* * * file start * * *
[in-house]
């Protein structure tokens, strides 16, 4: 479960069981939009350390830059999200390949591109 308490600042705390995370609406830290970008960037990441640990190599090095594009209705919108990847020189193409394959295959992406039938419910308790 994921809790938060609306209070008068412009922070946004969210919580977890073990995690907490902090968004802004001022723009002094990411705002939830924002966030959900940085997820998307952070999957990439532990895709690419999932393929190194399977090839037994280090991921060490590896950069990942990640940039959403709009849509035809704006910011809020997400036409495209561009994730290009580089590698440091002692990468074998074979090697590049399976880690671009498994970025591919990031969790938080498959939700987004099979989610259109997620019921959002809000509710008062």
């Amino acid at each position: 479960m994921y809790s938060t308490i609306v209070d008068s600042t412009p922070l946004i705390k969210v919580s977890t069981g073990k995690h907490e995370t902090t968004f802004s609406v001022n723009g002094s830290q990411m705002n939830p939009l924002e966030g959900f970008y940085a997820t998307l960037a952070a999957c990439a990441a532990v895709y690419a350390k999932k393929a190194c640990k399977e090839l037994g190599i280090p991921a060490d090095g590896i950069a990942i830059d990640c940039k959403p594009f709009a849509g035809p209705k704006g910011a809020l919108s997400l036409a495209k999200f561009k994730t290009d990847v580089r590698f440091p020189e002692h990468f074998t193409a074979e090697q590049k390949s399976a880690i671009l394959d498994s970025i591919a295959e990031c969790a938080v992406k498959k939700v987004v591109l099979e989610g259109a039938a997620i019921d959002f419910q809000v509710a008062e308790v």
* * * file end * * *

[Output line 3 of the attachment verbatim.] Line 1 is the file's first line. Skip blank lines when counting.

């Amino acid at each position: 479960m994921y809790s938060t308490i609306v209070d008068s600042t412009p922070l946004i705390k969210v919580s977890t069981g073990k995690h907490e995370t902090t968004f802004s609406v001022n723009g002094s830290q990411m705002n939830p939009l924002e966030g959900f970008y940085a997820t998307l960037a952070a999957c990439a990441a532990v895709y690419a350390k999932k393929a190194c640990k399977e090839l037994g190599i280090p991921a060490d090095g590896i950069a990942i830059d990640c940039k959403p594009f709009a849509g035809p209705k704006g910011a809020l919108s997400l036409a495209k999200f561009k994730t290009d990847v580089r590698f440091p020189e002692h990468f074998t193409a074979e090697q590049k390949s399976a880690i671009l394959d498994s970025i591919a295959e990031c969790a938080v992406k498959k939700v987004v591109l099979e989610g259109a039938a997620i019921d959002f419910q809000v509710a008062e308790v």